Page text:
Luke 24: 28-32
Two people walking to Emmaus on Easter afternoon, discussing all the events of the week, are joined in their conversation by Jesus who walks with them, but they don’t recognize him. Grief clouds our thinking. They explain to Jesus the events of the week from their perspective. He, on the other hand, takes them to their own ethnic history, the stories of the prophets, to give them a new perspective for their experience. The two are so touched that they invite this stranger to stay with them and they dine. As Jesus breaks bread with them, their eyes are opened and they recognize Jesus. As we share the stories of our history and as we dine together, we begin to see that which is common to us all and our identities become more apparent. The person explaining the prophets is indeed Jesus.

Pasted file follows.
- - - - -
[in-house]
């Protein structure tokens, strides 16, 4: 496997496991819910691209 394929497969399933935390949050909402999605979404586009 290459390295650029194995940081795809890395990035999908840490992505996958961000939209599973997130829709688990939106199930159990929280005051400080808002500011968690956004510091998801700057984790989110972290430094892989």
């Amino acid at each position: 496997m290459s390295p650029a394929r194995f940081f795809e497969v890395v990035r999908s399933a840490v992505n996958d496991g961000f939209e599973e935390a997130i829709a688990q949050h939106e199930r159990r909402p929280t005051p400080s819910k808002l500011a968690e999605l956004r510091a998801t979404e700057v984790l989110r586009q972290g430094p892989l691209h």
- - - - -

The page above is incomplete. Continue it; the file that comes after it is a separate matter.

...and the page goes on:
When Serendipity first became a dynamic in the 70s, I went to a conference and was deeply touched when they said people must laugh together and share history before they can meaningfully pray together. We do not sit down and pray with strangers unless it is artificially organized in a meeting. For the church, it is in the communion experience that we remember Jesus in a physical, three-dimensional way. “This is my body, broken for you.” “This is my blood shed for you.” “Remember.” We remember we are forgiven and can drawn near to God who is present.
In “Lion King” the father lion, Mufasa, challenges his son, Simba, “Remember who you are! You are more than you have become.” We all have various ways to get in touch with ourselves, our truth and God. Prayer is common. A labyrinth works for many. Some visit cemeteries. We keep mementos and keepsakes of our departed. For these two people, it was in the breaking of bread that they recognized Jesus. So how do you recognize Jesus has come near you? Does your heart burn within you? Do special songs or verses come to mind? Spend a minute thanking God that he is alive and draws near and is willing to reveal himself to us at the right time.